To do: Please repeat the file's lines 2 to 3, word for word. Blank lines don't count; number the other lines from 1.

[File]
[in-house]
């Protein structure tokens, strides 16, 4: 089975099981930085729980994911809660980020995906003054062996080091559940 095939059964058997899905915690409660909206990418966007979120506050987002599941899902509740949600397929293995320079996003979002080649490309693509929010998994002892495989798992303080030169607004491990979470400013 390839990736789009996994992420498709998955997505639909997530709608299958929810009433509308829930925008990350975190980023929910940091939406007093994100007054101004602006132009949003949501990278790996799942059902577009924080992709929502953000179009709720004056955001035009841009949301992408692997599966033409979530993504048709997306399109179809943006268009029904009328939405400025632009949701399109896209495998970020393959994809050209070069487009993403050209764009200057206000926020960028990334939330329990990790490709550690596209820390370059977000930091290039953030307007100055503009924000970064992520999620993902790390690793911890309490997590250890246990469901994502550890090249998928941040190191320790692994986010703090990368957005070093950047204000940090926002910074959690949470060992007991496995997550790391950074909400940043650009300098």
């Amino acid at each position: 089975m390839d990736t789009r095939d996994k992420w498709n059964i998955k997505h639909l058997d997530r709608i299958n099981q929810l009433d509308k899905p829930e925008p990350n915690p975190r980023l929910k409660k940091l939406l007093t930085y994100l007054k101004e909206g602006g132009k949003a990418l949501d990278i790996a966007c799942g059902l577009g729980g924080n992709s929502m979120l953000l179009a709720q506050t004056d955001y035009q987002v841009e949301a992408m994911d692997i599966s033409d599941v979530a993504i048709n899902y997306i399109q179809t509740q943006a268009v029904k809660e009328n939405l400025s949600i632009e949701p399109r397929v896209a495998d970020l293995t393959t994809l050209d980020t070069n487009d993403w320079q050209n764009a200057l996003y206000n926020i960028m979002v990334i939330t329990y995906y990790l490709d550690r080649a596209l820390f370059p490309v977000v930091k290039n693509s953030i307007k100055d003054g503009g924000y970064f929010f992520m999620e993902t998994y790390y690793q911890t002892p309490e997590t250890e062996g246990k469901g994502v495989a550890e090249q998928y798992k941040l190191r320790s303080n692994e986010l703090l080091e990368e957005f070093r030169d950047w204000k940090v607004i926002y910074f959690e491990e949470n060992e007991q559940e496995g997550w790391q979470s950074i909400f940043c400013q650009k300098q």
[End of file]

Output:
């Protein structure tokens, strides 16, 4: 089975099981930085729980994911809660980020995906003054062996080091559940 095939059964058997899905915690409660909206990418966007979120506050987002599941899902509740949600397929293995320079996003979002080649490309693509929010998994002892495989798992303080030169607004491990979470400013 390839990736789009996994992420498709998955997505639909997530709608299958929810009433509308829930925008990350975190980023929910940091939406007093994100007054101004602006132009949003949501990278790996799942059902577009924080992709929502953000179009709720004056955001035009841009949301992408692997599966033409979530993504048709997306399109179809943006268009029904009328939405400025632009949701399109896209495998970020393959994809050209070069487009993403050209764009200057206000926020960028990334939330329990990790490709550690596209820390370059977000930091290039953030307007100055503009924000970064992520999620993902790390690793911890309490997590250890246990469901994502550890090249998928941040190191320790692994986010703090990368957005070093950047204000940090926002910074959690949470060992007991496995997550790391950074909400940043650009300098």
């Amino acid at each position: 089975m390839d990736t789009r095939d996994k992420w498709n059964i998955k997505h639909l058997d997530r709608i299958n099981q929810l009433d509308k899905p829930e925008p990350n915690p975190r980023l929910k409660k940091l939406l007093t930085y994100l007054k101004e909206g602006g132009k949003a990418l949501d990278i790996a966007c799942g059902l577009g729980g924080n992709s929502m979120l953000l179009a709720q506050t004056d955001y035009q987002v841009e949301a992408m994911d692997i599966s033409d599941v979530a993504i048709n899902y997306i399109q179809t509740q943006a268009v029904k809660e009328n939405l400025s949600i632009e949701p399109r397929v896209a495998d970020l293995t393959t994809l050209d980020t070069n487009d993403w320079q050209n764009a200057l996003y206000n926020i960028m979002v990334i939330t329990y995906y990790l490709d550690r080649a596209l820390f370059p490309v977000v930091k290039n693509s953030i307007k100055d003054g503009g924000y970064f929010f992520m999620e993902t998994y790390y690793q911890t002892p309490e997590t250890e062996g246990k469901g994502v495989a550890e090249q998928y798992k941040l190191r320790s303080n692994e986010l703090l080091e990368e957005f070093r030169d950047w204000k940090v607004i926002y910074f959690e491990e949470n060992e007991q559940e496995g997550w790391q979470s950074i909400f940043c400013q650009k300098q």